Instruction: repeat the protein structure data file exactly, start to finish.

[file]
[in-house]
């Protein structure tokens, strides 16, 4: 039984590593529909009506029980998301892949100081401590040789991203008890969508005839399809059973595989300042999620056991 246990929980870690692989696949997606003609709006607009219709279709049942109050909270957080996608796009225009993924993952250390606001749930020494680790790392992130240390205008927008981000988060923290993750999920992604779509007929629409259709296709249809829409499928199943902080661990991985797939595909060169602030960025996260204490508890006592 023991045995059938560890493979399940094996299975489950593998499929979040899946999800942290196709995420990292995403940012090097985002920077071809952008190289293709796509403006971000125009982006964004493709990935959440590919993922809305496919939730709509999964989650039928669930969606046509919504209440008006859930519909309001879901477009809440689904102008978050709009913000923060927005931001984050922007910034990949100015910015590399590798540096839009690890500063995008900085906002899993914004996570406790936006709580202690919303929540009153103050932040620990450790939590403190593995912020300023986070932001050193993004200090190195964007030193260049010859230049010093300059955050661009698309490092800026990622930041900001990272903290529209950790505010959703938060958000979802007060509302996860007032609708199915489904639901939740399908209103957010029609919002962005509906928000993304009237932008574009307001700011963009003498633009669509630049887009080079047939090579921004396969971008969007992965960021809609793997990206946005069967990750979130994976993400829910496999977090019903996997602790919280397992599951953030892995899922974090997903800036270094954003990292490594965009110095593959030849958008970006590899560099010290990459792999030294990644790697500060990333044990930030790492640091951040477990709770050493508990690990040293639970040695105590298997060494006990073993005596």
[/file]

[in-house]
């Protein structure tokens, strides 16, 4: 039984590593529909009506029980998301892949100081401590040789991203008890969508005839399809059973595989300042999620056991 246990929980870690692989696949997606003609709006607009219709279709049942109050909270957080996608796009225009993924993952250390606001749930020494680790790392992130240390205008927008981000988060923290993750999920992604779509007929629409259709296709249809829409499928199943902080661990991985797939595909060169602030960025996260204490508890006592 023991045995059938560890493979399940094996299975489950593998499929979040899946999800942290196709995420990292995403940012090097985002920077071809952008190289293709796509403006971000125009982006964004493709990935959440590919993922809305496919939730709509999964989650039928669930969606046509919504209440008006859930519909309001879901477009809440689904102008978050709009913000923060927005931001984050922007910034990949100015910015590399590798540096839009690890500063995008900085906002899993914004996570406790936006709580202690919303929540009153103050932040620990450790939590403190593995912020300023986070932001050193993004200090190195964007030193260049010859230049010093300059955050661009698309490092800026990622930041900001990272903290529209950790505010959703938060958000979802007060509302996860007032609708199915489904639901939740399908209103957010029609919002962005509906928000993304009237932008574009307001700011963009003498633009669509630049887009080079047939090579921004396969971008969007992965960021809609793997990206946005069967990750979130994976993400829910496999977090019903996997602790919280397992599951953030892995899922974090997903800036270094954003990292490594965009110095593959030849958008970006590899560099010290990459792999030294990644790697500060990333044990930030790492640091951040477990709770050493508990690990040293639970040695105590298997060494006990073993005596």